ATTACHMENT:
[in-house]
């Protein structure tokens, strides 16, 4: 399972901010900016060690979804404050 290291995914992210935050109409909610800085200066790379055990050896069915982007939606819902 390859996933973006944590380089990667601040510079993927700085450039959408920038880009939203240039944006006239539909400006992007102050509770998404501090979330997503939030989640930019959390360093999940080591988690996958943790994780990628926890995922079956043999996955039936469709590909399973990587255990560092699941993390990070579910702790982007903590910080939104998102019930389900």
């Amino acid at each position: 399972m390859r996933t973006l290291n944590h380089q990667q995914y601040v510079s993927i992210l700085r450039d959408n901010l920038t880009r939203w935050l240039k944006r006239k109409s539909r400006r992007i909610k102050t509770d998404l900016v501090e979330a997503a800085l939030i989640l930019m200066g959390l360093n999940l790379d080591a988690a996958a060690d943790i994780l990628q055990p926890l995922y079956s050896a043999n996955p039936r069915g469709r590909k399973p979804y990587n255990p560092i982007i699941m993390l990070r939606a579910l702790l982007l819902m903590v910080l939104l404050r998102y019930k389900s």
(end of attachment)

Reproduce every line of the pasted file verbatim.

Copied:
[in-house]
């Protein structure tokens, strides 16, 4: 399972901010900016060690979804404050 290291995914992210935050109409909610800085200066790379055990050896069915982007939606819902 390859996933973006944590380089990667601040510079993927700085450039959408920038880009939203240039944006006239539909400006992007102050509770998404501090979330997503939030989640930019959390360093999940080591988690996958943790994780990628926890995922079956043999996955039936469709590909399973990587255990560092699941993390990070579910702790982007903590910080939104998102019930389900």
């Amino acid at each position: 399972m390859r996933t973006l290291n944590h380089q990667q995914y601040v510079s993927i992210l700085r450039d959408n901010l920038t880009r939203w935050l240039k944006r006239k109409s539909r400006r992007i909610k102050t509770d998404l900016v501090e979330a997503a800085l939030i989640l930019m200066g959390l360093n999940l790379d080591a988690a996958a060690d943790i994780l990628q055990p926890l995922y079956s050896a043999n996955p039936r069915g469709r590909k399973p979804y990587n255990p560092i982007i699941m993390l990070r939606a579910l702790l982007l819902m903590v910080l939104l404050r998102y019930k389900s």